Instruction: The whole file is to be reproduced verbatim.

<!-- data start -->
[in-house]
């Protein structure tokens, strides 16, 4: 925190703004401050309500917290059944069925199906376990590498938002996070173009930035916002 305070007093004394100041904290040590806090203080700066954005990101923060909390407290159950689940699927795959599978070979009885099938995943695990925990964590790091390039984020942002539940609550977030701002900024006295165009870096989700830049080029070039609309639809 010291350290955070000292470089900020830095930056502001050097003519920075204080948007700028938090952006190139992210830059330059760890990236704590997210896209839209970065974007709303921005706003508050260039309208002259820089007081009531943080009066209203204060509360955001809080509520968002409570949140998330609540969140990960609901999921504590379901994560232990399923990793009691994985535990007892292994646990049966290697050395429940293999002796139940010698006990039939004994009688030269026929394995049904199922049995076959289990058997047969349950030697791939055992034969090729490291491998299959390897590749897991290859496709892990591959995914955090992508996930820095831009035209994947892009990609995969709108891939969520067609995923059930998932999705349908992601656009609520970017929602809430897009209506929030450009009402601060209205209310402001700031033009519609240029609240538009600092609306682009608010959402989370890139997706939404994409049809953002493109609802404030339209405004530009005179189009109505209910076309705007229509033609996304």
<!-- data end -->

[in-house]
């Protein structure tokens, strides 16, 4: 925190703004401050309500917290059944069925199906376990590498938002996070173009930035916002 305070007093004394100041904290040590806090203080700066954005990101923060909390407290159950689940699927795959599978070979009885099938995943695990925990964590790091390039984020942002539940609550977030701002900024006295165009870096989700830049080029070039609309639809 010291350290955070000292470089900020830095930056502001050097003519920075204080948007700028938090952006190139992210830059330059760890990236704590997210896209839209970065974007709303921005706003508050260039309208002259820089007081009531943080009066209203204060509360955001809080509520968002409570949140998330609540969140990960609901999921504590379901994560232990399923990793009691994985535990007892292994646990049966290697050395429940293999002796139940010698006990039939004994009688030269026929394995049904199922049995076959289990058997047969349950030697791939055992034969090729490291491998299959390897590749897991290859496709892990591959995914955090992508996930820095831009035209994947892009990609995969709108891939969520067609995923059930998932999705349908992601656009609520970017929602809430897009209506929030450009009402601060209205209310402001700031033009519609240029609240538009600092609306682009608010959402989370890139997706939404994409049809953002493109609802404030339209405004530009005179189009109505209910076309705007229509033609996304």